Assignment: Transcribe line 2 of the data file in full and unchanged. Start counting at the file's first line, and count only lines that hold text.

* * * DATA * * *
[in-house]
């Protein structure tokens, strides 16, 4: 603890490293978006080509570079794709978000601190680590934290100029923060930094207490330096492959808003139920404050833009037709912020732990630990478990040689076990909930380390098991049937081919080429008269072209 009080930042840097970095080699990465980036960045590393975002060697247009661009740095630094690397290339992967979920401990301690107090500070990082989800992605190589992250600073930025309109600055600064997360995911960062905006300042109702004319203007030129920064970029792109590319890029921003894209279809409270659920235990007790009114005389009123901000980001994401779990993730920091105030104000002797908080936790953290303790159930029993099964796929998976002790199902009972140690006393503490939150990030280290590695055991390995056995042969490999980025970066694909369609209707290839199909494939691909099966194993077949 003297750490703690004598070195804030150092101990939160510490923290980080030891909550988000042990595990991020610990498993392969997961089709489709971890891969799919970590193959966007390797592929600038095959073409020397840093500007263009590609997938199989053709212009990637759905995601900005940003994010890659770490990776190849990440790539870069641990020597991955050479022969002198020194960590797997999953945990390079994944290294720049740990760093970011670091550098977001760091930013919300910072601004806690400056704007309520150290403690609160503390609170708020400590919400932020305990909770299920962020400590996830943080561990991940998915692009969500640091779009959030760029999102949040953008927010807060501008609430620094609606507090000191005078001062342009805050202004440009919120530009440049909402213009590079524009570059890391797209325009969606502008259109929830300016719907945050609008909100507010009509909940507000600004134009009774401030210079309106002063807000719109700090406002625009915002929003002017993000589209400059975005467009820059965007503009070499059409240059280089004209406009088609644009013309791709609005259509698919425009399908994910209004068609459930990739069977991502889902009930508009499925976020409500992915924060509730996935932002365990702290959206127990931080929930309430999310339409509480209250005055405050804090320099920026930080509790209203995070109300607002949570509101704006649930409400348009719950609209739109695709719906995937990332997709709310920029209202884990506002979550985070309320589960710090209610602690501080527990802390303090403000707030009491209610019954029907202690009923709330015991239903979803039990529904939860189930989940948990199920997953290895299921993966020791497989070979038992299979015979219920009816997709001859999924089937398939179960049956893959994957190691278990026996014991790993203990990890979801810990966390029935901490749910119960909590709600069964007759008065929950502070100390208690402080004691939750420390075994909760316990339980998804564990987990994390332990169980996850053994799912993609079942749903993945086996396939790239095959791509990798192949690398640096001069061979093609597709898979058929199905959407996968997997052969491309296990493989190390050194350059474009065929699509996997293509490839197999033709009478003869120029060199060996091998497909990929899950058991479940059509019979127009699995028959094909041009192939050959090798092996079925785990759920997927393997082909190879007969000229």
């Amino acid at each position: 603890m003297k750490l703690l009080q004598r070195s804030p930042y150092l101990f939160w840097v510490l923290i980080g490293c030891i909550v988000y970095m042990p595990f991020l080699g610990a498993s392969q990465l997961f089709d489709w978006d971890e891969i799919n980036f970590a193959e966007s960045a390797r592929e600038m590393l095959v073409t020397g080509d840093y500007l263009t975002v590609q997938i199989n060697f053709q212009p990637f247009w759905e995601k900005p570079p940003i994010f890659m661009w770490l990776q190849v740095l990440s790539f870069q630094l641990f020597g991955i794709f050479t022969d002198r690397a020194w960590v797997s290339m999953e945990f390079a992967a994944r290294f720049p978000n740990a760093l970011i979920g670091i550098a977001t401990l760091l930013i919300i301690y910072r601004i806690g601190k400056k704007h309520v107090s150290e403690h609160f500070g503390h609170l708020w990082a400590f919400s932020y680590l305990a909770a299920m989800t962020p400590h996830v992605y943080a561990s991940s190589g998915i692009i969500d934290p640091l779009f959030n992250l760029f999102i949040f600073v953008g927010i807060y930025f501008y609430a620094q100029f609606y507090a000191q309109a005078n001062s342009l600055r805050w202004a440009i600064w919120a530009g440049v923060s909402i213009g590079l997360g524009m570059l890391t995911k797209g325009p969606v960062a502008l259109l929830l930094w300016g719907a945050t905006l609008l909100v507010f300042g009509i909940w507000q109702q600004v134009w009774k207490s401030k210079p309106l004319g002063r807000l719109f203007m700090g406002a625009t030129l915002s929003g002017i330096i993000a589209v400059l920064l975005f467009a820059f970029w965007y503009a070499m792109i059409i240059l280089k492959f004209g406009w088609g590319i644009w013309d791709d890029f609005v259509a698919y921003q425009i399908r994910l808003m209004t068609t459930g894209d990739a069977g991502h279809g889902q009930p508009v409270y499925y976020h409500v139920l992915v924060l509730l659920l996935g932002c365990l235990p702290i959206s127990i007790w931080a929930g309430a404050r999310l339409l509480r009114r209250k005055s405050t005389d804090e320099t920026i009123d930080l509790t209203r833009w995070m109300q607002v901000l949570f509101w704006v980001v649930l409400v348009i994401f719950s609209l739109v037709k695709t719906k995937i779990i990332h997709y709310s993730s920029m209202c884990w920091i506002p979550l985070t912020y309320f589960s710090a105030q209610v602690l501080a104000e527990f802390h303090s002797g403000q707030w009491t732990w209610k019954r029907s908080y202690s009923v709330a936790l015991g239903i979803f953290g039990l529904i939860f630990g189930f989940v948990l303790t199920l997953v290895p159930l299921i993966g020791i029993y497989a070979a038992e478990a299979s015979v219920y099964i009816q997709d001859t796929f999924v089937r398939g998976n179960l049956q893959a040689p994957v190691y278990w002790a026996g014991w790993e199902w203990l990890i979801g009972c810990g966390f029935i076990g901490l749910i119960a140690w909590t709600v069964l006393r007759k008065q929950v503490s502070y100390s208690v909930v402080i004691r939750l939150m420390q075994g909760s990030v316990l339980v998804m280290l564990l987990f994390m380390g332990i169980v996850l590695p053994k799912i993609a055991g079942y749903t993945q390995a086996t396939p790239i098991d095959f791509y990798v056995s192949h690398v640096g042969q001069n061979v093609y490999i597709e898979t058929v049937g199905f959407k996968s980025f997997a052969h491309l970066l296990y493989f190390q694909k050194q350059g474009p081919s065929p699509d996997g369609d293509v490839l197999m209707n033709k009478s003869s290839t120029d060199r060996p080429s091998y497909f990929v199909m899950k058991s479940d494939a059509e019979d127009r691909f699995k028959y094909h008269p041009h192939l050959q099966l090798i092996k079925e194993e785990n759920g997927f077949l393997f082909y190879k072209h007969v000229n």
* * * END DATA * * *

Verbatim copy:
């Protein structure tokens, strides 16, 4: 603890490293978006080509570079794709978000601190680590934290100029923060930094207490330096492959808003139920404050833009037709912020732990630990478990040689076990909930380390098991049937081919080429008269072209 009080930042840097970095080699990465980036960045590393975002060697247009661009740095630094690397290339992967979920401990301690107090500070990082989800992605190589992250600073930025309109600055600064997360995911960062905006300042109702004319203007030129920064970029792109590319890029921003894209279809409270659920235990007790009114005389009123901000980001994401779990993730920091105030104000002797908080936790953290303790159930029993099964796929998976002790199902009972140690006393503490939150990030280290590695055991390995056995042969490999980025970066694909369609209707290839199909494939691909099966194993077949 003297750490703690004598070195804030150092101990939160510490923290980080030891909550988000042990595990991020610990498993392969997961089709489709971890891969799919970590193959966007390797592929600038095959073409020397840093500007263009590609997938199989053709212009990637759905995601900005940003994010890659770490990776190849990440790539870069641990020597991955050479022969002198020194960590797997999953945990390079994944290294720049740990760093970011670091550098977001760091930013919300910072601004806690400056704007309520150290403690609160503390609170708020400590919400932020305990909770299920962020400590996830943080561990991940998915692009969500640091779009959030760029999102949040953008927010807060501008609430620094609606507090000191005078001062342009805050202004440009919120530009440049909402213009590079524009570059890391797209325009969606502008259109929830300016719907945050609008909100507010009509909940507000600004134009009774401030210079309106002063807000719109700090406002625009915002929003002017993000589209400059975005467009820059965007503009070499059409240059280089004209406009088609644009013309791709609005259509698919425009399908994910209004068609459930990739069977991502889902009930508009499925976020409500992915924060509730996935932002365990702290959206127990931080929930309430999310339409509480209250005055405050804090320099920026930080509790209203995070109300607002949570509101704006649930409400348009719950609209739109695709719906995937990332997709709310920029209202884990506002979550985070309320589960710090209610602690501080527990802390303090403000707030009491209610019954029907202690009923709330015991239903979803039990529904939860189930989940948990199920997953290895299921993966020791497989070979038992299979015979219920009816997709001859999924089937398939179960049956893959994957190691278990026996014991790993203990990890979801810990966390029935901490749910119960909590709600069964007759008065929950502070100390208690402080004691939750420390075994909760316990339980998804564990987990994390332990169980996850053994799912993609079942749903993945086996396939790239095959791509990798192949690398640096001069061979093609597709898979058929199905959407996968997997052969491309296990493989190390050194350059474009065929699509996997293509490839197999033709009478003869120029060199060996091998497909990929899950058991479940059509019979127009699995028959094909041009192939050959090798092996079925785990759920997927393997082909190879007969000229």